After its launch in 2002, Bank of Maine — the former owner of the Meadow Mall where Harbor Theatre is located — wanted the theater run as a year-round concern.
“We accepted the market rate for rent at that time but soon discovered it was too high for us to make it,” said Sheckley. “The theater can’t be open more than 10 hours a week because of the low winter population.”
The current lease ends on Sept. 30, 2017 and Sheckley has pegged Sept. 4, 2017 as the last day of operation barring a major development. It’s not the first time the theater has faced imminent peril; in 2013, the one-screen cinema was forced to convert from 35mm film to an all digital format. A fundraising campaign led to over 140 donations from the community and the theater was spared.
According to Ellis Development Group owner Tom Ellis, the current agreement is far below market value and the company is simply exercising its right as landlord.
“Any rent that was offered to him was at or below market rate,” said Ellis. “I have an obligation to my center and bank to at least get equitable rates. Again we weren’t even at market rate with his.”
As far as a subsidy, Ellis said it should have been negotiated into the original lease from the Bank of Maine.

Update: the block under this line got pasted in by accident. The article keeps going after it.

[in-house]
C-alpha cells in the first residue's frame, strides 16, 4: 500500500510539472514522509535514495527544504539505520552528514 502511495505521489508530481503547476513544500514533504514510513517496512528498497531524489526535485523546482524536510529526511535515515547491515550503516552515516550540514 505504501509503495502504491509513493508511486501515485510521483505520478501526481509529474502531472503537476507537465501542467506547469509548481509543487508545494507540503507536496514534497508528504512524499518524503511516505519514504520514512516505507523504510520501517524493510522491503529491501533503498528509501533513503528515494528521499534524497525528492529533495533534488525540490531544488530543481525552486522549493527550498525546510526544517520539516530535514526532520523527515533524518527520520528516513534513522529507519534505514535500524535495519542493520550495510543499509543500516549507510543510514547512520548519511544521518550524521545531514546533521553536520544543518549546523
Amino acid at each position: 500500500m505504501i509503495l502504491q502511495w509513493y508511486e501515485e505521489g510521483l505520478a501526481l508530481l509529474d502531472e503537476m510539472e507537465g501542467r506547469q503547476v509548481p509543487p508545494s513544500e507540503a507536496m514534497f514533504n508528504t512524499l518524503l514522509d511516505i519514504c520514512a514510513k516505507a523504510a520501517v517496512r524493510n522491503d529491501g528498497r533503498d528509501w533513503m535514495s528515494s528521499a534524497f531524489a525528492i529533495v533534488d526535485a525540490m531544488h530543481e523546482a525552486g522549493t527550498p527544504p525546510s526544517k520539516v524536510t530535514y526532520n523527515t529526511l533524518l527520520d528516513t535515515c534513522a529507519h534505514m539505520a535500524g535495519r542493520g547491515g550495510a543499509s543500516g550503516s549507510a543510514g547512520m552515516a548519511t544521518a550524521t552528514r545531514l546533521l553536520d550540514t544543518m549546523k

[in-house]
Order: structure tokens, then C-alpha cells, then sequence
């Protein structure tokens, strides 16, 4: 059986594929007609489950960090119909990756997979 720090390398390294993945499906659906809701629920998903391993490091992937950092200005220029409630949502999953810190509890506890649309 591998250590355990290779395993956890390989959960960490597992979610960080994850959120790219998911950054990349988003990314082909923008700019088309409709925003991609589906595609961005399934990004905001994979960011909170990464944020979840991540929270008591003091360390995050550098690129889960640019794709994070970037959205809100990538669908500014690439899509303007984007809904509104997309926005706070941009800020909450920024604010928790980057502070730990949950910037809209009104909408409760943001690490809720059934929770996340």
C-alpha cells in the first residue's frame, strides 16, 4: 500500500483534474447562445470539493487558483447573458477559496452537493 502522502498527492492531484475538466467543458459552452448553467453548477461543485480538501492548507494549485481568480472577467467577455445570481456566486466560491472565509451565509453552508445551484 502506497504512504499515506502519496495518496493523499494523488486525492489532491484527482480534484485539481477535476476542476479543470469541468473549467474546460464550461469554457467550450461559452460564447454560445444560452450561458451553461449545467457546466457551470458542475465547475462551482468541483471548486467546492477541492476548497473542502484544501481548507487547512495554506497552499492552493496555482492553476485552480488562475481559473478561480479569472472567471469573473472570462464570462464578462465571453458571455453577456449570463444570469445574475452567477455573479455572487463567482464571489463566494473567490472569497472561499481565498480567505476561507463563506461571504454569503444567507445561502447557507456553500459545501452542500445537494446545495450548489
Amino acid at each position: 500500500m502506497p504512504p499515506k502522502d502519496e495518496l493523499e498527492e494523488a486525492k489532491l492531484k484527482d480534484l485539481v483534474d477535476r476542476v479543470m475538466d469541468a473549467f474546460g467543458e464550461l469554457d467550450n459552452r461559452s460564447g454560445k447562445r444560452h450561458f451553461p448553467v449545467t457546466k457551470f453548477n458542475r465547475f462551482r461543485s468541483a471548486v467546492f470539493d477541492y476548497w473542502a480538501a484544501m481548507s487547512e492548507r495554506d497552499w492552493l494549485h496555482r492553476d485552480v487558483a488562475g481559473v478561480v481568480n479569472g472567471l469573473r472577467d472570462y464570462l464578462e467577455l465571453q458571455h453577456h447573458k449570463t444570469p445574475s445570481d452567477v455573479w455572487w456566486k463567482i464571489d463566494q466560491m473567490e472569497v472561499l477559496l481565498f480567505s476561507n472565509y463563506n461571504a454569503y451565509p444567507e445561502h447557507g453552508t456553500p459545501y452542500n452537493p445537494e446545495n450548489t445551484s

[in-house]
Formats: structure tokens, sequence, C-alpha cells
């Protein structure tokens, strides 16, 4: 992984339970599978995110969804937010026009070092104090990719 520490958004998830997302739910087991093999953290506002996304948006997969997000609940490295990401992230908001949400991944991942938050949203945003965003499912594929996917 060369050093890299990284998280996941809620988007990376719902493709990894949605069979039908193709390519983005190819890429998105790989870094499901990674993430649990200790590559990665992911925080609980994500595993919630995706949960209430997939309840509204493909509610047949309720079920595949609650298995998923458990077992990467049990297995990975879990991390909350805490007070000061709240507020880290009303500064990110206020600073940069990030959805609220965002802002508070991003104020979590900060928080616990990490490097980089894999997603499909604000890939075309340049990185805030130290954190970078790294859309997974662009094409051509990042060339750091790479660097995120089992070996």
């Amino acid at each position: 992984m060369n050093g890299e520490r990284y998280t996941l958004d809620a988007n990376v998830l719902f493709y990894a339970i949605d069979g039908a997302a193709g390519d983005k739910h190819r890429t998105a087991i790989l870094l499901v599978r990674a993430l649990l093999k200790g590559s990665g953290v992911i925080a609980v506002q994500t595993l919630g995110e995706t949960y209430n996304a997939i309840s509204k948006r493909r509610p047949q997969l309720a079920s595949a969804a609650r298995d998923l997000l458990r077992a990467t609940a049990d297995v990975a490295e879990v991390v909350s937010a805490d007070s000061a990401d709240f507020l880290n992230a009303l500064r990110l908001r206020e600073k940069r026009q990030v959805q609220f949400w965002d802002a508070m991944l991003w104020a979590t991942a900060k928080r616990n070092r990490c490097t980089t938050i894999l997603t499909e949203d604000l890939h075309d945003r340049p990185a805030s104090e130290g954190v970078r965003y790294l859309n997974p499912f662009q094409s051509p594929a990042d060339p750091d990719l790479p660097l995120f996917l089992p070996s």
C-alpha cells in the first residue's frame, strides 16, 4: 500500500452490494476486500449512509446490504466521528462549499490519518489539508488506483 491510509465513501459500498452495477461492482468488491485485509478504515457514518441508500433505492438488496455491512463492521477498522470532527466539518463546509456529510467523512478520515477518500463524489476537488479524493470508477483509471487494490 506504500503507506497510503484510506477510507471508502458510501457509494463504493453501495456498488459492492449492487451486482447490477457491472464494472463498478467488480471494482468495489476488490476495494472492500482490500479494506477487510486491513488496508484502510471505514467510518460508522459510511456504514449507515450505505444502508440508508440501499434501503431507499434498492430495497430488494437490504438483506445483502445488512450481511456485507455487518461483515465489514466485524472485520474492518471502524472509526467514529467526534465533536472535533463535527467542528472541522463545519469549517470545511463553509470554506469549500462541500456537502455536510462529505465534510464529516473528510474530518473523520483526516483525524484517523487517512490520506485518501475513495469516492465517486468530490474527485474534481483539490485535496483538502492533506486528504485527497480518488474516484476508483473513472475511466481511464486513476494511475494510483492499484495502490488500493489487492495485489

“We certainly can’t take a hit like that or subsidize a lease. We wouldn’t be in business long,” said Ellis. “Movie theaters in strip centers in small markets, that’s a very tough situation. You don’t see that very often.”
From WWLTV.com: It’s 10 a.m. on a Friday morning and a movie more than 50 years old, “The Sound of Music,” fills the theater. Just hours later, it’s a much different scene as the audience for “The Rocky Horror Picture Show” fills the seats.
That perhaps best describes the Prytania Theater: iconic, eclectic and enduring.
“People feel comfortable here,” said Robert Brunet. “And in this crazy world we live in today, comfort is a pretty important thing.”
Robert Brunet and his family know a little about the movie business. Led by the family patriarch, Rene, who will soon be 95 years old, the Brunets have been running theaters for 75 years, the last 20-plus at the Prytania, which celebrated 100 years of showing films in 2015.
That’s a lot of big numbers for a theater that’s only ever had a single screen.
“When you step through these doors, it’s like a time machine,” Robert Brunet said. “You go back in history.”
And for many, there’s no other way to watch.
“I love the big screen and everything,” said Virginia Carreca laughed. “They come right to your face.”